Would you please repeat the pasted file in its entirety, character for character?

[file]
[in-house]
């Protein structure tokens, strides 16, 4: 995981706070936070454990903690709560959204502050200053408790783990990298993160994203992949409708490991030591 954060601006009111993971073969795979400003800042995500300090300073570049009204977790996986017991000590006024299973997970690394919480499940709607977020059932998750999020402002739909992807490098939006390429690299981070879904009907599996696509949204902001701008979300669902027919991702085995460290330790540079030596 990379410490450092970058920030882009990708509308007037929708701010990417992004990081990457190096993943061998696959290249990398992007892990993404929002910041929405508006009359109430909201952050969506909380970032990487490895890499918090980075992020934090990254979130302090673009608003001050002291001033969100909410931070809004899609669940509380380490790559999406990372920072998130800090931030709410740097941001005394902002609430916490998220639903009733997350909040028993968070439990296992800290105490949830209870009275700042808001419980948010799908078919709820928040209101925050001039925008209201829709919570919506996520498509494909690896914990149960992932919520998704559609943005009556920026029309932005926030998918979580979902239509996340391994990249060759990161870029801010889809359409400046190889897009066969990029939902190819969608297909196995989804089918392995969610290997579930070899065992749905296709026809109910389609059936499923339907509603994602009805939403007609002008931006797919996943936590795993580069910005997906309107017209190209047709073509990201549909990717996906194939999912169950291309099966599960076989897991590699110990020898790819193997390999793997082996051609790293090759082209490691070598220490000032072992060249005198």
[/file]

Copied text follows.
[in-house]
């Protein structure tokens, strides 16, 4: 995981706070936070454990903690709560959204502050200053408790783990990298993160994203992949409708490991030591 954060601006009111993971073969795979400003800042995500300090300073570049009204977790996986017991000590006024299973997970690394919480499940709607977020059932998750999020402002739909992807490098939006390429690299981070879904009907599996696509949204902001701008979300669902027919991702085995460290330790540079030596 990379410490450092970058920030882009990708509308007037929708701010990417992004990081990457190096993943061998696959290249990398992007892990993404929002910041929405508006009359109430909201952050969506909380970032990487490895890499918090980075992020934090990254979130302090673009608003001050002291001033969100909410931070809004899609669940509380380490790559999406990372920072998130800090931030709410740097941001005394902002609430916490998220639903009733997350909040028993968070439990296992800290105490949830209870009275700042808001419980948010799908078919709820928040209101925050001039925008209201829709919570919506996520498509494909690896914990149960992932919520998704559609943005009556920026029309932005926030998918979580979902239509996340391994990249060759990161870029801010889809359409400046190889897009066969990029939902190819969608297909196995989804089918392995969610290997579930070899065992749905296709026809109910389609059936499923339907509603994602009805939403007609002008931006797919996943936590795993580069910005997906309107017209190209047709073509990201549909990717996906194939999912169950291309099966599960076989897991590699110990020898790819193997390999793997082996051609790293090759082209490691070598220490000032072992060249005198």